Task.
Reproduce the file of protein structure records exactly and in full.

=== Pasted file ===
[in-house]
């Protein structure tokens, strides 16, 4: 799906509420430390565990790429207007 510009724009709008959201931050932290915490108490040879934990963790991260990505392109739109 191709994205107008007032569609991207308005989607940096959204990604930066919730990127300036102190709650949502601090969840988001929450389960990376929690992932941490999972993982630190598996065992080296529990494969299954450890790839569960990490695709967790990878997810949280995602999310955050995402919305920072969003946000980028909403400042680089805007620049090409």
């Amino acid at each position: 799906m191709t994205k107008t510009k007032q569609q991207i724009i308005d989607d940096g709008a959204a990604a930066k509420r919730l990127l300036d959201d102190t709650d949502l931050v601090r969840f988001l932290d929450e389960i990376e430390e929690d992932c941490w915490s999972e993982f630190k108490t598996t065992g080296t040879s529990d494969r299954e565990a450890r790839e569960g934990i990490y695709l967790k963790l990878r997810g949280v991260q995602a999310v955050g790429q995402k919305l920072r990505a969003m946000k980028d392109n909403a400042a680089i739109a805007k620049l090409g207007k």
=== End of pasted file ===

[in-house]
């Protein structure tokens, strides 16, 4: 799906509420430390565990790429207007 510009724009709008959201931050932290915490108490040879934990963790991260990505392109739109 191709994205107008007032569609991207308005989607940096959204990604930066919730990127300036102190709650949502601090969840988001929450389960990376929690992932941490999972993982630190598996065992080296529990494969299954450890790839569960990490695709967790990878997810949280995602999310955050995402919305920072969003946000980028909403400042680089805007620049090409």
């Amino acid at each position: 799906m191709t994205k107008t510009k007032q569609q991207i724009i308005d989607d940096g709008a959204a990604a930066k509420r919730l990127l300036d959201d102190t709650d949502l931050v601090r969840f988001l932290d929450e389960i990376e430390e929690d992932c941490w915490s999972e993982f630190k108490t598996t065992g080296t040879s529990d494969r299954e565990a450890r790839e569960g934990i990490y695709l967790k963790l990878r997810g949280v991260q995602a999310v955050g790429q995402k919305l920072r990505a969003m946000k980028d392109n909403a400042a680089i739109a805007k620049l090409g207007k």